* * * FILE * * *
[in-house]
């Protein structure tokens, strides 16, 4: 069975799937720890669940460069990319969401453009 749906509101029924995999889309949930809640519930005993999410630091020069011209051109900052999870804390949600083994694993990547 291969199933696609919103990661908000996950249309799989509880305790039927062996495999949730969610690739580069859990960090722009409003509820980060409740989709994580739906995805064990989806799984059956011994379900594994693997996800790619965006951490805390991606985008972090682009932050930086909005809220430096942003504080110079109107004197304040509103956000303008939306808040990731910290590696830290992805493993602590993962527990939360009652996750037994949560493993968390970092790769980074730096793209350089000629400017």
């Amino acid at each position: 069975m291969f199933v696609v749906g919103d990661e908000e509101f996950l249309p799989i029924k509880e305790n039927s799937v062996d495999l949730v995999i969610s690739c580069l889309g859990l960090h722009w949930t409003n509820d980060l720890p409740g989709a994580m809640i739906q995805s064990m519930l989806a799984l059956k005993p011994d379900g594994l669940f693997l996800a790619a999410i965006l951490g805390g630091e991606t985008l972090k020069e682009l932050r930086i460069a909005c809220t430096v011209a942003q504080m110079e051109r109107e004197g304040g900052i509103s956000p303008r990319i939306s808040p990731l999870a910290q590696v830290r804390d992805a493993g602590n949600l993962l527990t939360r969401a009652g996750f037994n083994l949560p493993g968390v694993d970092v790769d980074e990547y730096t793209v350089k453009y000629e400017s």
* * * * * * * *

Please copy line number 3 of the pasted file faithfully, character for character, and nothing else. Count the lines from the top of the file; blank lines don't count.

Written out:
């Amino acid at each position: 069975m291969f199933v696609v749906g919103d990661e908000e509101f996950l249309p799989i029924k509880e305790n039927s799937v062996d495999l949730v995999i969610s690739c580069l889309g859990l960090h722009w949930t409003n509820d980060l720890p409740g989709a994580m809640i739906q995805s064990m519930l989806a799984l059956k005993p011994d379900g594994l669940f693997l996800a790619a999410i965006l951490g805390g630091e991606t985008l972090k020069e682009l932050r930086i460069a909005c809220t430096v011209a942003q504080m110079e051109r109107e004197g304040g900052i509103s956000p303008r990319i939306s808040p990731l999870a910290q590696v830290r804390d992805a493993g602590n949600l993962l527990t939360r969401a009652g996750f037994n083994l949560p493993g968390v694993d970092v790769d980074e990547y730096t793209v350089k453009y000629e400017s």